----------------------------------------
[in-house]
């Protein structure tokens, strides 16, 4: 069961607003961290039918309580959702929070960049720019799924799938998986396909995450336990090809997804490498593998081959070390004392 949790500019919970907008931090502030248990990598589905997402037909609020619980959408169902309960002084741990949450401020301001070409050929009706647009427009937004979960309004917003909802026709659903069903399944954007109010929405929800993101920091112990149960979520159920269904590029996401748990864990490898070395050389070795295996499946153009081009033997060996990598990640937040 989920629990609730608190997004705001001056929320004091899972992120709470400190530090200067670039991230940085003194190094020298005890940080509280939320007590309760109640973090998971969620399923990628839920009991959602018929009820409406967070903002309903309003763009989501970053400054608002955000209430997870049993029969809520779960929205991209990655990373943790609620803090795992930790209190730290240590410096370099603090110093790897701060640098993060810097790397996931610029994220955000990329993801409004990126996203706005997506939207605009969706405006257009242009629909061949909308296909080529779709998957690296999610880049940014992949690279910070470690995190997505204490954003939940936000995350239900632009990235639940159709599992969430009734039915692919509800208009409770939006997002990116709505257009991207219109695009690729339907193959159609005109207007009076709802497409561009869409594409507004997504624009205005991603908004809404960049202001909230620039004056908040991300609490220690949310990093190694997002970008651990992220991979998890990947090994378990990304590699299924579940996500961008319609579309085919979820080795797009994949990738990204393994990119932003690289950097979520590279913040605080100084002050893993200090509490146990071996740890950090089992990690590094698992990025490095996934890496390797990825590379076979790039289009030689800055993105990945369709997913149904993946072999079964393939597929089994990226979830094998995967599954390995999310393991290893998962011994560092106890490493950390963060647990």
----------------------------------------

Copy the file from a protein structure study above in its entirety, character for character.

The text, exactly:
[in-house]
């Protein structure tokens, strides 16, 4: 069961607003961290039918309580959702929070960049720019799924799938998986396909995450336990090809997804490498593998081959070390004392 949790500019919970907008931090502030248990990598589905997402037909609020619980959408169902309960002084741990949450401020301001070409050929009706647009427009937004979960309004917003909802026709659903069903399944954007109010929405929800993101920091112990149960979520159920269904590029996401748990864990490898070395050389070795295996499946153009081009033997060996990598990640937040 989920629990609730608190997004705001001056929320004091899972992120709470400190530090200067670039991230940085003194190094020298005890940080509280939320007590309760109640973090998971969620399923990628839920009991959602018929009820409406967070903002309903309003763009989501970053400054608002955000209430997870049993029969809520779960929205991209990655990373943790609620803090795992930790209190730290240590410096370099603090110093790897701060640098993060810097790397996931610029994220955000990329993801409004990126996203706005997506939207605009969706405006257009242009629909061949909308296909080529779709998957690296999610880049940014992949690279910070470690995190997505204490954003939940936000995350239900632009990235639940159709599992969430009734039915692919509800208009409770939006997002990116709505257009991207219109695009690729339907193959159609005109207007009076709802497409561009869409594409507004997504624009205005991603908004809404960049202001909230620039004056908040991300609490220690949310990093190694997002970008651990992220991979998890990947090994378990990304590699299924579940996500961008319609579309085919979820080795797009994949990738990204393994990119932003690289950097979520590279913040605080100084002050893993200090509490146990071996740890950090089992990690590094698992990025490095996934890496390797990825590379076979790039289009030689800055993105990945369709997913149904993946072999079964393939597929089994990226979830094998995967599954390995999310393991290893998962011994560092106890490493950390963060647990």